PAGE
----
The Liberal Party and the Economy, 1929-1964
Oxford Historical Monographs
Oxford: University Press, 2015
Hardcover. ix+281 p. ISBN 978-0198723509. £65.00
Reviewed by Ian Packer
University of Lincoln
Much that has been written about the British Liberal Party in the twentieth century has focused on the question of why the party went into precipitate decline after 1914; after all, it is the only example in the last two hundred years of one of the main parties in Britain’s binary political system losing its dominant role. However, as this interesting study of the party’s economic policy between 1929 and 1964 points out, the Liberals’ resilience, and then their revival from the late 1950s, is just as intriguing as their fall in the early twentieth century. The Liberal Party has refused to disappear, despite many crises and false dawns, and near-extinction in the early 1950s. Peter Sloman’s book makes a welcome contribution to understanding how the party survived and then started to grow again, as well as providing some fascinating glimpses of the inter-relationship between political parties and economists and economic journalists in the mid-twentieth century.
Sloman insists on the need to look beyond simplistic ideas that the Liberals were continually torn between a devotion to laissez-faire ideas and more activist approaches to the economy, and aims to uncover what the party’s policies actually were and how they were debated and arrived at by the party’s leaders. As a result, the book examines Liberal policy-making in the economic sphere in exhaustive detail, making excellent use of private papers, party publications and newspapers. The story that emerges is intriguing – and one that is unlikely to need a further sustained treatment, as Sloman’s analysis provides a much richer and more nuanced account than has hitherto been available.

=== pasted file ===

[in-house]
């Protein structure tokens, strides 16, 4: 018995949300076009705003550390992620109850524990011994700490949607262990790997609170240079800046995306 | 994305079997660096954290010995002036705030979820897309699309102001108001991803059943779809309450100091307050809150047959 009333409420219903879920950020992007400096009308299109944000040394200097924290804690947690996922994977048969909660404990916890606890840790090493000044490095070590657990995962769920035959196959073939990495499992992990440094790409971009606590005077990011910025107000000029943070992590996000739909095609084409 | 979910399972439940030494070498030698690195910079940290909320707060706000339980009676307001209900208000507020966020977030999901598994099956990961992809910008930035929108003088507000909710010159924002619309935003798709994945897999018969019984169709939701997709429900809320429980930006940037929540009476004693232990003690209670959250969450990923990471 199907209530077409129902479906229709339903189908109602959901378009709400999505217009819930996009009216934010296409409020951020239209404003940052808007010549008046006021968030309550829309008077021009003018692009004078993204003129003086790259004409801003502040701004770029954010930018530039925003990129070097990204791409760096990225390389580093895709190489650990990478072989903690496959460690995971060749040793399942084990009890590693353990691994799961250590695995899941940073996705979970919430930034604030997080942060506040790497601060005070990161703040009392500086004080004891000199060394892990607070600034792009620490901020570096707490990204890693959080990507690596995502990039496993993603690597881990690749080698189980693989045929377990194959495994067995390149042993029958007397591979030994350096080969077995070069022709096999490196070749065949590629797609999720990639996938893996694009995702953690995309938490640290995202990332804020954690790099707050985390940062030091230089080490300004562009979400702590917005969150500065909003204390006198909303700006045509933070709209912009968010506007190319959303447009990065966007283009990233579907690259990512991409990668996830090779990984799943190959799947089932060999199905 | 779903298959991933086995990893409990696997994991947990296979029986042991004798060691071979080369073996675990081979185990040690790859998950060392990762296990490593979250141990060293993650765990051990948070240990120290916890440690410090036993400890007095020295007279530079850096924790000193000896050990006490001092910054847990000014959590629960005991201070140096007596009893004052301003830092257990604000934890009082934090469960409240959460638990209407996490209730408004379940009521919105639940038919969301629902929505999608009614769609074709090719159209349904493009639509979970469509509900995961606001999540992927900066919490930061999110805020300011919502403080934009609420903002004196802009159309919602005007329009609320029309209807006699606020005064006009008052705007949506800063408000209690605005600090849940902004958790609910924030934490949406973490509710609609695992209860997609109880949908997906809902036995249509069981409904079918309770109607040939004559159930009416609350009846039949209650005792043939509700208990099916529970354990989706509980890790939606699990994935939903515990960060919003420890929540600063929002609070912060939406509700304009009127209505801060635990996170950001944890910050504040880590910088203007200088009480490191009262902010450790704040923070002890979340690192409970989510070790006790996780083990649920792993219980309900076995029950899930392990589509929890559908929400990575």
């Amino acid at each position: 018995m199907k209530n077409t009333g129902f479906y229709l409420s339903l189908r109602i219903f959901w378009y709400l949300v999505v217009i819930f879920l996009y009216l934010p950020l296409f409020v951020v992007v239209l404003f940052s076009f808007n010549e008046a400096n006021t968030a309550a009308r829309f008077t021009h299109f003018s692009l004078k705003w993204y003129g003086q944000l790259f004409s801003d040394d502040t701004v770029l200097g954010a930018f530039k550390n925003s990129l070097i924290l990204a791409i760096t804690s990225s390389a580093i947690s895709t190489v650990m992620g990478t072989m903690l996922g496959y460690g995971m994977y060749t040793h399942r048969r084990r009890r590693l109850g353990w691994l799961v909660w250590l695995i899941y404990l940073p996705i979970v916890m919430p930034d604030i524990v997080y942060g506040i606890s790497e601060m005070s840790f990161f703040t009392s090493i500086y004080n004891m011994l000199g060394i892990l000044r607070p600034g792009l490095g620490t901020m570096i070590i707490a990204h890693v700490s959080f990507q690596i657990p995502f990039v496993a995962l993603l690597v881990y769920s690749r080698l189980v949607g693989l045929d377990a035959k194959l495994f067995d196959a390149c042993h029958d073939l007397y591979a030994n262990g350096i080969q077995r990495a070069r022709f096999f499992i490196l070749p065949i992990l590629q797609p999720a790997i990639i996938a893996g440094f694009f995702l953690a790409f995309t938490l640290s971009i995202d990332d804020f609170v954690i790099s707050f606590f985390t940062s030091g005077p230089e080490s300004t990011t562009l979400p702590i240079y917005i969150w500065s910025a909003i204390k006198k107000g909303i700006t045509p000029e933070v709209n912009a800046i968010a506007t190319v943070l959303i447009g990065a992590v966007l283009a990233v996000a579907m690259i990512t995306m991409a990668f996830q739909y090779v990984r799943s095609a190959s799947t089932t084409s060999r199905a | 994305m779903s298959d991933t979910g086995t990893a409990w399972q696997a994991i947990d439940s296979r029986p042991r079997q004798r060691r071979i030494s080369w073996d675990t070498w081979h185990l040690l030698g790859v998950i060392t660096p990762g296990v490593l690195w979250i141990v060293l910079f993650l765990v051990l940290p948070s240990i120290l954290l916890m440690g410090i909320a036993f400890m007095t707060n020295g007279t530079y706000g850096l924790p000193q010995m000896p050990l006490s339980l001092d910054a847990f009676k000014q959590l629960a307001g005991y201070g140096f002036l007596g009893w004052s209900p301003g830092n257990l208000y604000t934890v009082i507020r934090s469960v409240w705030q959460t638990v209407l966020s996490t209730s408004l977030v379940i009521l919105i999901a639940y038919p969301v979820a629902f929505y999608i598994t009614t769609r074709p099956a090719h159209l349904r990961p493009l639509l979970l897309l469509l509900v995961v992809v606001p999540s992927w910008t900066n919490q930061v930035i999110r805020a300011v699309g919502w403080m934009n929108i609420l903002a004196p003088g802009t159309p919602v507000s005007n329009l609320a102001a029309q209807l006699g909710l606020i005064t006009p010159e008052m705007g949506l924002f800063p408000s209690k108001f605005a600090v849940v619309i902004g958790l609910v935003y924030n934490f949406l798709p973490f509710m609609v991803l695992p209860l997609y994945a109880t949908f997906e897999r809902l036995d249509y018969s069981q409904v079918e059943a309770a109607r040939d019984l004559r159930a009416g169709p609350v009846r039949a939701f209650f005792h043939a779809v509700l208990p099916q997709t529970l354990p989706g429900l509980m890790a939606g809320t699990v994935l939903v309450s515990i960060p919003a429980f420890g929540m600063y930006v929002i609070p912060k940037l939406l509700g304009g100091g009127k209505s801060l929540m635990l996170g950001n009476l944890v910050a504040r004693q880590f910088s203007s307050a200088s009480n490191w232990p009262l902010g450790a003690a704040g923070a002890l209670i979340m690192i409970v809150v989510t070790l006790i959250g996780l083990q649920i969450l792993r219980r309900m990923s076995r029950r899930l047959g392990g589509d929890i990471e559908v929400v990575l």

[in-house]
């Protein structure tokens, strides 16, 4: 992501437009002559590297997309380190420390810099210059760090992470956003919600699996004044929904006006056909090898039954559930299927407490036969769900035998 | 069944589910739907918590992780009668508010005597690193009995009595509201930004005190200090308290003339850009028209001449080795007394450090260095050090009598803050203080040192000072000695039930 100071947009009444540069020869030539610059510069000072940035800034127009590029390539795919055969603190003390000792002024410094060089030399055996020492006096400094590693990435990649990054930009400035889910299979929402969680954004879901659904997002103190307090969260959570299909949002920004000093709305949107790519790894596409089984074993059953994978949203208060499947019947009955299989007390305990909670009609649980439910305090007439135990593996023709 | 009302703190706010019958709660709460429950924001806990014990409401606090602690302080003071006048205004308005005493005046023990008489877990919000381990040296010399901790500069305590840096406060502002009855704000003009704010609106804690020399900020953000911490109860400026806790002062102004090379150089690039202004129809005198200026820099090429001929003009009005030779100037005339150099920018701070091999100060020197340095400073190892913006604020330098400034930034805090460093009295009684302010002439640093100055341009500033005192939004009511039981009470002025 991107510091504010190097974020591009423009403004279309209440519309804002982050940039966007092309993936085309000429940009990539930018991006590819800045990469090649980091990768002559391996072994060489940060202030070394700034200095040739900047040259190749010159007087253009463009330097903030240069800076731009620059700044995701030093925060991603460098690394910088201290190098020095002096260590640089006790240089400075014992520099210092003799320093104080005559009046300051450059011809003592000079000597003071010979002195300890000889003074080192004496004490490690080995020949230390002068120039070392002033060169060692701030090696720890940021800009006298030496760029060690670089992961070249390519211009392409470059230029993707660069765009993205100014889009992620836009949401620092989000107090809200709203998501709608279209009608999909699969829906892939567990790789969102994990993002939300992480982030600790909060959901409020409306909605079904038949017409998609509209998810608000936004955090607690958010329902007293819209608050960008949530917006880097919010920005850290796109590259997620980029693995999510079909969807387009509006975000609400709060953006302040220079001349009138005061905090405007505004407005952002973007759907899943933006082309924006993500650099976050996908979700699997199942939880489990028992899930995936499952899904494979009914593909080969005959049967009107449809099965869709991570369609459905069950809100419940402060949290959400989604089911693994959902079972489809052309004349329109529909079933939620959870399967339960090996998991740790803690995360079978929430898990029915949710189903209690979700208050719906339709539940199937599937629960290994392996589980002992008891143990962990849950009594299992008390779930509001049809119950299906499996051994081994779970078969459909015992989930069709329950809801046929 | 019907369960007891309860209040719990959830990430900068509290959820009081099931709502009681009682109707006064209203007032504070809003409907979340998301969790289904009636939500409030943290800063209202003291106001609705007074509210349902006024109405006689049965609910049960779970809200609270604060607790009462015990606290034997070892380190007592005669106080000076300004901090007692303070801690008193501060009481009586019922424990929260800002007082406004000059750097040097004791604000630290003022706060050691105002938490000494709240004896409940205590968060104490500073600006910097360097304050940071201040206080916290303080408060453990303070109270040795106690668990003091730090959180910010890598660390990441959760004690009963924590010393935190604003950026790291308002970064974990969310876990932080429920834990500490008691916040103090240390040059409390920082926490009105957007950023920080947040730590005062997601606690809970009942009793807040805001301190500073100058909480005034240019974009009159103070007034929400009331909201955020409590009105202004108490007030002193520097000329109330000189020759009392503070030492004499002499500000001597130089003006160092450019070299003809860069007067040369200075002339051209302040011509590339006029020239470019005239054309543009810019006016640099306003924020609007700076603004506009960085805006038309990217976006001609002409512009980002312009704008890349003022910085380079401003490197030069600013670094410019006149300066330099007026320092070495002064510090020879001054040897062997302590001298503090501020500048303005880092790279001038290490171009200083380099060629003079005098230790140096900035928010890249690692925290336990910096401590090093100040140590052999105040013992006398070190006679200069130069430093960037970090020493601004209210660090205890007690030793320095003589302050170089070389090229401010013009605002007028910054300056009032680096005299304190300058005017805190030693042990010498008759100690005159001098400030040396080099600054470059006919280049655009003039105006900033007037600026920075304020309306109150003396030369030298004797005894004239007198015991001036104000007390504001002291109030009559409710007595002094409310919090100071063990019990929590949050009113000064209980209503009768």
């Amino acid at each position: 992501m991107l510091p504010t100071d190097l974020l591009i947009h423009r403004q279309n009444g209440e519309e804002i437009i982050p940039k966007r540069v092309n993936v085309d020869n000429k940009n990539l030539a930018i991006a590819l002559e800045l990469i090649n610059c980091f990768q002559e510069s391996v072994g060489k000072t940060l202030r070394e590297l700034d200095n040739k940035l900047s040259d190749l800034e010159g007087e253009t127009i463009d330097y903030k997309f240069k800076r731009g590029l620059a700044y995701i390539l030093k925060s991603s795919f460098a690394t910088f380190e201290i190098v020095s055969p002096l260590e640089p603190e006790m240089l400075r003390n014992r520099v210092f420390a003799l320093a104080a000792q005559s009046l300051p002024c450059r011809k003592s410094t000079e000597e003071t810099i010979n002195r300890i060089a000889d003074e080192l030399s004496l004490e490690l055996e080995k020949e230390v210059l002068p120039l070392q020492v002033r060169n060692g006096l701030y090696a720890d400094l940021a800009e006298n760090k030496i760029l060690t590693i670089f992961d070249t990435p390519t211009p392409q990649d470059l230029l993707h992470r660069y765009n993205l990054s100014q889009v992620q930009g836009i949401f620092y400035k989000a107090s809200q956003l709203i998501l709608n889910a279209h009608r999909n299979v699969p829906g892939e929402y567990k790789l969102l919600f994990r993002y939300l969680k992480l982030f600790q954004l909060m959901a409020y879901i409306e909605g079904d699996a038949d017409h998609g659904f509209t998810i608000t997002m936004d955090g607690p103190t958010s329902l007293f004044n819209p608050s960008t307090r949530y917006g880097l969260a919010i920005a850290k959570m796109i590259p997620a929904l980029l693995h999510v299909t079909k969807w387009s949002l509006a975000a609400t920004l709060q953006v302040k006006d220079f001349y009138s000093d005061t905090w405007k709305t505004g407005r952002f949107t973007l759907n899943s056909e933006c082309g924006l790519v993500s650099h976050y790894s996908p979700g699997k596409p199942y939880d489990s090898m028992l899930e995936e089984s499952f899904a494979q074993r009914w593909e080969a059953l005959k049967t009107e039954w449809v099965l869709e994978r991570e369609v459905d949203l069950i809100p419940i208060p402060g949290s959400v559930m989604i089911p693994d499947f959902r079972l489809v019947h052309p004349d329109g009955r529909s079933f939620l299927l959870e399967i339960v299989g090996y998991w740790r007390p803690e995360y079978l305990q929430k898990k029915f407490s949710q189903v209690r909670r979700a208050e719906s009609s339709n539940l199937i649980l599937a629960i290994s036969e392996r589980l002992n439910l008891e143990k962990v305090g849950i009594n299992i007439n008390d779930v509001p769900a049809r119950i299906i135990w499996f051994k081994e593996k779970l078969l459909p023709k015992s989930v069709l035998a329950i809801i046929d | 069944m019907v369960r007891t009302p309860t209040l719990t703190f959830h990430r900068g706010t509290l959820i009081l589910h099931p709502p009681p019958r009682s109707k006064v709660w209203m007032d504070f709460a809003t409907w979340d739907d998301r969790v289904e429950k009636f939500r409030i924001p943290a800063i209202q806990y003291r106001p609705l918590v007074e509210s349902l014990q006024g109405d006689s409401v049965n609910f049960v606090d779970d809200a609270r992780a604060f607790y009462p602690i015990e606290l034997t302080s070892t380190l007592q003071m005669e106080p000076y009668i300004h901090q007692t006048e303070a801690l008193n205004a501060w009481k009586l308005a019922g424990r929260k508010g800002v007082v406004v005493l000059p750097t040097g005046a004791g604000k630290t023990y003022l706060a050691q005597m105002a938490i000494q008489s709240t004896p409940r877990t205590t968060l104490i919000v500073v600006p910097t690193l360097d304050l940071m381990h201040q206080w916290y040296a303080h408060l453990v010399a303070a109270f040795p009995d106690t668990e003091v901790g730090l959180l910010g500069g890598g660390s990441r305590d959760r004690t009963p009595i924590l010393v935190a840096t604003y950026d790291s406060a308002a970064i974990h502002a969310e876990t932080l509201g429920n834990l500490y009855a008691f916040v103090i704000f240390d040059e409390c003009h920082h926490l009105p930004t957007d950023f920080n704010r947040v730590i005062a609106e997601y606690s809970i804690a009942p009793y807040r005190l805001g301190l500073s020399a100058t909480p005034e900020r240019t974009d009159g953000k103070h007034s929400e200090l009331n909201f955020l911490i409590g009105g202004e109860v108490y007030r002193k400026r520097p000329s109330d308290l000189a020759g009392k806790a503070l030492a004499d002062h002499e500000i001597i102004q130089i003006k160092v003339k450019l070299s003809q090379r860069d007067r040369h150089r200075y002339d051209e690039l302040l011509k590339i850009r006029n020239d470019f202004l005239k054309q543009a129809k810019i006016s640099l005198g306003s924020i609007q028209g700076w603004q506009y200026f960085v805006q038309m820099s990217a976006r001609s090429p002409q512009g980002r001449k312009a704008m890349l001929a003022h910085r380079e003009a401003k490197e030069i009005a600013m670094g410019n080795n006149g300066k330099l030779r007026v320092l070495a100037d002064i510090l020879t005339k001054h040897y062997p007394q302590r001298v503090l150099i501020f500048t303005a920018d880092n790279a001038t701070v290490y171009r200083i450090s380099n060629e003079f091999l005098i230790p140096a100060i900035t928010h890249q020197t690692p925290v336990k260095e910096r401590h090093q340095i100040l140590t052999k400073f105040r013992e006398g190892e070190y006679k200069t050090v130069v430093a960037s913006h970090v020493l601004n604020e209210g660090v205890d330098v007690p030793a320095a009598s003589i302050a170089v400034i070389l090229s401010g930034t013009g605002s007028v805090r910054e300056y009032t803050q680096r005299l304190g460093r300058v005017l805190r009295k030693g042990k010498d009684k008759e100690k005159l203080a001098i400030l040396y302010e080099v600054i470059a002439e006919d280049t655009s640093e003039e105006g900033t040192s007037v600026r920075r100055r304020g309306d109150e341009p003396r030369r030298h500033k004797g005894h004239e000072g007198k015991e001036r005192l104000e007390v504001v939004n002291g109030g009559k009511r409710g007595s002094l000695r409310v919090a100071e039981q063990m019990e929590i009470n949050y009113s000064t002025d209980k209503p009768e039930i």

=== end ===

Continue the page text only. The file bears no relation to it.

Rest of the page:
Essentially, the Liberals’ economic policies followed a series of waves. Under the pressure of the Great Depression, they retreated from Lloyd George’s great scheme to ‘Conquer Unemployment’ that he had outlined in the 1929 General Election; and by 1931 they were concentrating on the need to cut government expenditure, save the gold standard and protect Free Trade. These events set the tone of the party’s approach down to 1939 – Liberals remained cautious about planning (which they saw as Protectionist) and intent on defending free markets and low prices. It was the Second World War (and Beveridge’s commitment to the party) that reversed these trends and swung the Liberals behind Keynesian demand management, planning and even some nationalisation, notably of the railways. After 1945 this enthusiasm for the State’s role in the economy evaporated in the face of continuing wartime controls and the scale of the post-war Labour government’s programme. The party settled on a cautiously Keynesian approach that combined Free Trade with opposition to monopolies and government regulation (including, for example, rent controls).